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Allow searching for similar images on Commons via perceptual hashes
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After some initial rewarding experiments using standard difference hashes and perception hashes, I'm creating this task to start a wider discussion on whether and how image hashes could be implemented globally on Commons.

The benefit of an image hash is that very near duplicates can be found, for example where the EXIF has changed or whether images have been altered through saturation changes or other minor visual enhancement, or where the same image exists on Commons in different resolutions. A globally available and searchable imagehash would help battle copyright violations, and a system for finding close imagehashes would provide benefits of intelligently clustering related images. For experiments finding duplicates and close matches refer to

Using my local machine, it takes around 2 seconds to both download a 320px thumbnail and create the 64bit hash. When run on the servers it should be a magnitude faster, making it realistic to generate hashes in realtime, at the same time the SHA1 values for images are created for Commons files.

There are implementation questions, such as which hash(es) to implement based on their benefits, and whether the standard 64bit hash would be sufficient. These would need more experiments and testing to make the best choices. This wider project should be a WMF supported venture, though unpaid volunteers can do some interesting things, a comprehensive project needs coordination and a modest amount of investment to get right.

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A bigger question is where to store the hashes. Usually perceptual hashes are compared using hamming distance. This is sort of inefficient to do in a traditional mysql database. I remember years ago that manybubbles talked about how it would make sense to use elasticsearch as the storage backend for image similarity, so itd probably be useful to look into that direction

Bawolff renamed this task from Create an ImageHash for all Commons images to Allow searching for similar images on Commons via perceptual hashes.Jun 15 2017, 11:52 AM

This is indeed a resurrection of the 2 years old T121797, however that got waylaid by the same "bigger question" of creating an independent database to return general Hamming distances. If this proposal to make available image hashes (whether perception, difference or others), it has little chance of getting anywhere if we don't at least take the first step of being able to return the image hash on an API request, or database query for an image. This minimal change does not require much smart programming, nor creative design. With the hashes available, anyone can immediately search for hash matches, and if they wish to compare Hamming distance for non-matches, they can write separate scripts or tools to do it far more easily, the bit-wise difference being extremely simple. In my experiments with greater-than-zero distances, the results have much narrower potential utility, leading me to believe that this would be for analysing rather specialized collections and questions which means only having to process a constrained sample space. Simple matches, where the Hamming distance is zero, across all Commons images offers immediate benefits, namely finding duplicates and detecting copyright violations by matching new uploads against the hashes for already deleted images, rather than only doing a comparison with the SHA1 cryptic hash.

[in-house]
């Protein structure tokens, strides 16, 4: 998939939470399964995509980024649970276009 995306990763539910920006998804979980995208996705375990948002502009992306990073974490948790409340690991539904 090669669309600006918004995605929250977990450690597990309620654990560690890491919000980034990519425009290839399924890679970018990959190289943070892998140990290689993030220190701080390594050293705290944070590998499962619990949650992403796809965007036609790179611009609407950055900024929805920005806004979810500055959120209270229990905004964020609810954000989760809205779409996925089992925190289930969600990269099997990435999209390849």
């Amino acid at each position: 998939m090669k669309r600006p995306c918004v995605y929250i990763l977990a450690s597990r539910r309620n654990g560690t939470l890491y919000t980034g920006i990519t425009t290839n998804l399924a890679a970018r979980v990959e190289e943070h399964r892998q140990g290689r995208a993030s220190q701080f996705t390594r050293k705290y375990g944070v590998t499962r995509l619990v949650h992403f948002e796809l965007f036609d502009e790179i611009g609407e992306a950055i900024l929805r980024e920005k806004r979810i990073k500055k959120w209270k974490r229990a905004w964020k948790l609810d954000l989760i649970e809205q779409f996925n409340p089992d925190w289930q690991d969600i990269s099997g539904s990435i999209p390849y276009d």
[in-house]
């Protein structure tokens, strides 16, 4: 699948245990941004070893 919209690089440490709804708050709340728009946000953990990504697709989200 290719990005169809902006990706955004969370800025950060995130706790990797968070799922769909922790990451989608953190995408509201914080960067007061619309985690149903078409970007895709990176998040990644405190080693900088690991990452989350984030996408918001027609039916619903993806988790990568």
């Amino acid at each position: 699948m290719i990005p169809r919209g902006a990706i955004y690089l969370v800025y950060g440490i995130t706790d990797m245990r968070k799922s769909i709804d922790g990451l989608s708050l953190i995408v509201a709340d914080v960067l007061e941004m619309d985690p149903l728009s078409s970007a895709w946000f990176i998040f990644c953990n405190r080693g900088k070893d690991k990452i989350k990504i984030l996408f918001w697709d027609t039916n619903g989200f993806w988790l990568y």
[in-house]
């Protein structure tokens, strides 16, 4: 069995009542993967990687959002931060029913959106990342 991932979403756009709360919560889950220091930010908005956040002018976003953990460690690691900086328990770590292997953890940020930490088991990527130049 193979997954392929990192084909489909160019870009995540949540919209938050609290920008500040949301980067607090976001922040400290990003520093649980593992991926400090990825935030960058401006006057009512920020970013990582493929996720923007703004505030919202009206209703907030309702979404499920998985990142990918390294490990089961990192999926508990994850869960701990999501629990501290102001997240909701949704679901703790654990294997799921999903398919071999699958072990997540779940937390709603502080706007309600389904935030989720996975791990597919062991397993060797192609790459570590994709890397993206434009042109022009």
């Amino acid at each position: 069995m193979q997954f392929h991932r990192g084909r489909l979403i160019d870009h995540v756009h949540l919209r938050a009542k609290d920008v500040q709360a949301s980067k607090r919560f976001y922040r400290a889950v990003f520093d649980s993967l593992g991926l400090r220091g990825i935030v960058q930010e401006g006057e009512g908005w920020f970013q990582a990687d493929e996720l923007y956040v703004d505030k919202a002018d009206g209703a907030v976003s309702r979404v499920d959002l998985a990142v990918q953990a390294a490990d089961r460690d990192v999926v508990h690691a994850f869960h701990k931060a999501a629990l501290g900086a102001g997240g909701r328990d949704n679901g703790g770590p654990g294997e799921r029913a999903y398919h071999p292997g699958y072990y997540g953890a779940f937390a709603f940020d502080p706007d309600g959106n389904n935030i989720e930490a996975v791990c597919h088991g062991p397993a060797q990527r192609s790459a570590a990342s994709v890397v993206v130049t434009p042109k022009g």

Right now, just by straightforward comparisons of hashes we have identified over 6,000 duplicate images which were virtually impossible to discover using normal queries.

Shall we get on with a simple solution, then in an Agile way, add more interesting functionality later on? Nobody thinks that moving forward with image hashes is a bad idea, and it looks like everyone that sees real examples of usage, wants to see it become a feature of Commons.

dr0ptp4kt moved this task from Untriaged to Triaged on the Multimedia board.